Trip to Uganda’s new tourism city

Monday September 21 2020
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The writer at the Ssaka crater lake in North Division of Fort Portal City. PHOTOS/ Alex ASHABA

By Alex Ashaba

Kabarole is one of the most picturesque districts in Uganda and the declaration of Fort Portal as a tourism city was long overdue. The district is known for its breathtaking natural attractions such as crater lakes, Amabere ga Nyinam Mwiru and national parks.  
The scenic crater lakes are on top of several hills and according to local tour literature, they are more than 50. For this trip, I started with nearby Ssaka crater lake in the North Division of the city, which is about nine kilometres. We were there in 15 minutes. 
Before getting to the lake, you first hike up a hill and for about half kilometre, you cannot help but notice the change in temperature because the higher one goes, the cooler it becomes.  The first lake was dry and it looked intimidatingly deep. It is surrounded by green pasture and shrubs,  which attracts cows and goats that graze nonchalantly, ignoring tourists.
These four lakes are separated by hills giving the area a picturesque look. Next, my tour took me to the beautiful lake in Nyabikere which is still preserved in its wild natural state. The expanses of surrounding land are green and untamed. Some fishermen can be seen fishing in the lake.

 A few metres away is Kigere and Ssaka bordering the Mountains of the Moon University. Here, the piece of unspoiled countryside gives way to modern developments with a number of cottages built along their shores. There are also camping sites for tourists. As we leave the site, we bump into Julius Musinguzi, a  resident who gushes about the beauty and tranquility of the area. He wonders out loud why people would live in this country and never come to see such beauty.

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After hiking, one can spot a dry crater lake in Fort Portal.PHOTOS/ Alex ASHABA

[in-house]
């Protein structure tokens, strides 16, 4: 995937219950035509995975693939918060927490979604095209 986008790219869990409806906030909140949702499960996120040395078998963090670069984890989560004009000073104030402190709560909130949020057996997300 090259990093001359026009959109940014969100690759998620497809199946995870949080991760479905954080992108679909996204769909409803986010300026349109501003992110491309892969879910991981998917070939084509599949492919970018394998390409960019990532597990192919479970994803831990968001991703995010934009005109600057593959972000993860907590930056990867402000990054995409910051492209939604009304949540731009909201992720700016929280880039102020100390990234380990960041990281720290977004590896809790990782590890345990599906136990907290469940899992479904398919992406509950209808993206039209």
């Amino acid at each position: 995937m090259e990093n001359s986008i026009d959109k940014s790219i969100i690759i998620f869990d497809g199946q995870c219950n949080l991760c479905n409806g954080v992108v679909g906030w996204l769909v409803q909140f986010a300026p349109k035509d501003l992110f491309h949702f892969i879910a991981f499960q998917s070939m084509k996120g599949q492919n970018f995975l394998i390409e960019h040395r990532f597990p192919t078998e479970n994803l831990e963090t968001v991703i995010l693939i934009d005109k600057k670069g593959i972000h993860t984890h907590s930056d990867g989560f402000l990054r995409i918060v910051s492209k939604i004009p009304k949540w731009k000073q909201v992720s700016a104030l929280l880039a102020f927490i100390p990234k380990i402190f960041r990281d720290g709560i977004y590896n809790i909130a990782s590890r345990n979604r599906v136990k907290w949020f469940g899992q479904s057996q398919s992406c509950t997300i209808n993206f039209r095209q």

“I hear people go abroad to tour. How can you leave such things in your own country unseen and pay to see things in other areas?  I feel blessed here, I do not have to leave my village to see great sites,” Musinguzi says. 

Then, Kifuruka and Nyinambuga crater lakes are close to each other  but are separated by a road between them that puts one in Kasenda and the other in Ruteete sub-counties.
Meanwhile, Nkuruba crater lake in Kasenda has a cool and fresh air that is almost dizzying. Majestic trees surrounding the lake  are said to be more than 70 years old. They are home to a variety of birds and families of monkeys. 


To wind up my tour,  I was advised to first visit Amabere ga Nyina Mwiru, a popular cultural tourist site found in Nyakasura, now in the North Division of Fort Portal City. I used a boda boda from Fort Portal City to go to Nyakasura to see Amabere ga Nyina Mwiru which cost Shs 3,000. At the site, I was asked to pay an entrance fee of Shs5,000.  Amabere Ga Nyina Mwiru translates as “Breasts of  Nyina Mwiru”.  Legend goes that Nyina Mwiru was a beautiful daughter of Bukuku, who reportedly had her breasts cut off to make her less attractive to men, on advice of a seer.

This rather drastic plan failed and the king, Bukuku of Toro, then hid her in the cave. However, with her allure still strong, she became pregnant to the Batembuzi King Isaza and later gave birth to their son, Ndahura. Unable to breastfeed the child, she used what looked like milk dripping from the stalactites, which appeared milky because of its calcium content. Ndahura went on to fulfil a prophecy that he would become king and take over Bukuku’s throne, a throne that was rightfully Isaza’s. Ndahura went on to form one of the great empires of the Great Lakes area of Africa. Apart from the amazing folklore, there is a waterfall and a small pool in which you can swim if you can stand the icy cold water.